NORWOOD, LONDON, a southern district of London, England, partly in Surrey and partly in the county of London (metropolitan borough of Lambeth). The district is hilly and well wooded, hence the name. It is divided into Upper, Lower and South Norwood, all consisting principally of villa residences and detached houses inhabited by the better classes. Among numerous institutions are almshouses for the poor of St Saviour's, Southwark, opened at South Norwood in 1863, a Jewish convalescent home in 1869, and the Royal Normal College and Academy of Music for the Blind at Upper Norwood in 1872. At Gipsy Hill, Upper Norwood, lived Margaret Finch, queen of the Gipsies, who died in 1740 at the age of 109, and was buried in the churchyard at Beckenham.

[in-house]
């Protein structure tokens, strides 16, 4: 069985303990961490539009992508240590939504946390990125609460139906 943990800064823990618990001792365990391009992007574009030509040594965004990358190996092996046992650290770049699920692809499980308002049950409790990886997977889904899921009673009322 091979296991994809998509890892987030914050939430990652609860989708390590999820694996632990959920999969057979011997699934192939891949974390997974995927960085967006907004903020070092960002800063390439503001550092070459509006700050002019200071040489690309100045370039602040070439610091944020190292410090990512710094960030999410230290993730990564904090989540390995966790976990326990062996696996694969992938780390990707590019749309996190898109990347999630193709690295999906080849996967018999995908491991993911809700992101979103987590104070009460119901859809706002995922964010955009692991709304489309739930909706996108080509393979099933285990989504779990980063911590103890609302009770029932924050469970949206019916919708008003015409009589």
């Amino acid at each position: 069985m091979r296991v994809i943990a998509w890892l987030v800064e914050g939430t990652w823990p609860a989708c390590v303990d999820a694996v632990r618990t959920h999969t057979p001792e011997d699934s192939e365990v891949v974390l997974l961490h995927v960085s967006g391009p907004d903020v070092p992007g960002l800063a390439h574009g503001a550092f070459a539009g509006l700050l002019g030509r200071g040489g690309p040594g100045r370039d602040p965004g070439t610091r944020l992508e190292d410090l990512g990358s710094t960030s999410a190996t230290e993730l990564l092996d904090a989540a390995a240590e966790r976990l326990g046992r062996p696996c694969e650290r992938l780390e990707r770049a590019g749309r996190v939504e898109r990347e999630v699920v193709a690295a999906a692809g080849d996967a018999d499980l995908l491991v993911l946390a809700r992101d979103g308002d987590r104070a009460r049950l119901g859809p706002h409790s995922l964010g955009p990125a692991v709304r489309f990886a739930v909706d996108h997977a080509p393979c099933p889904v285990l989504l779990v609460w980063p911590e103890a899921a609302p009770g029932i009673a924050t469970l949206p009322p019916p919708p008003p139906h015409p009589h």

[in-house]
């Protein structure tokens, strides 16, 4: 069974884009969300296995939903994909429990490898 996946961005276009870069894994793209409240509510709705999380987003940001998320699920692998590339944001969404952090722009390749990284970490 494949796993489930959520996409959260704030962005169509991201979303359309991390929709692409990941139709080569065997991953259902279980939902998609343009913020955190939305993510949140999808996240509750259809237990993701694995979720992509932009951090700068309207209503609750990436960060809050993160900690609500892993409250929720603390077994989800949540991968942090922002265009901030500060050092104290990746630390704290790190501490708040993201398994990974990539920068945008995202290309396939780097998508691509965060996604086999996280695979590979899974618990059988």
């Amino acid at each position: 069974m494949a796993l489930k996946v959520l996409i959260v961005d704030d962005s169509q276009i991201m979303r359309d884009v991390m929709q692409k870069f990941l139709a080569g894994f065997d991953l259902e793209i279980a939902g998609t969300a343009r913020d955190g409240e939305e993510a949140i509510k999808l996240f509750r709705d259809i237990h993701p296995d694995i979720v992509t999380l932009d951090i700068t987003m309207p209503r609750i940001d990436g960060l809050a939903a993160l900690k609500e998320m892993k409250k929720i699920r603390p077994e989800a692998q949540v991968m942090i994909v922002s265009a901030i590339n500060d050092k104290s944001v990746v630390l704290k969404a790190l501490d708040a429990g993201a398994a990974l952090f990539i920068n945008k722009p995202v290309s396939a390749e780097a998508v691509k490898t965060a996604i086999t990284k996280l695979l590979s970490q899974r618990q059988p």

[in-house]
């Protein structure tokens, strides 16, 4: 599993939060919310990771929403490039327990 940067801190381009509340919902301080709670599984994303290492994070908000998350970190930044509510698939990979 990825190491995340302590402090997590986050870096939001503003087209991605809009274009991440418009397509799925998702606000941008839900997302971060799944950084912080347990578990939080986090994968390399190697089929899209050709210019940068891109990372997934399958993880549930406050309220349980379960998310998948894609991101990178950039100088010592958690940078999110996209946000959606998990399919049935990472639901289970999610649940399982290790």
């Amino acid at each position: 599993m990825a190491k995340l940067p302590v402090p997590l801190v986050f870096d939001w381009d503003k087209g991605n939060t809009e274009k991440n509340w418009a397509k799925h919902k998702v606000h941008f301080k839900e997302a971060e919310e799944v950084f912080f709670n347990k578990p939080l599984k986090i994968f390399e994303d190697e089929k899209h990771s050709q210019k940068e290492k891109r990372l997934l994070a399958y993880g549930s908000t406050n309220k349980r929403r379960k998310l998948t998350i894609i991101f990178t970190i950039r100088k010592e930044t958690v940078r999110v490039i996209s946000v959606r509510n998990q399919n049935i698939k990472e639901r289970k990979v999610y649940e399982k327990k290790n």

Note - this article incorporates content from Encyclopaedia Britannica, Eleventh Edition, (1910-1911)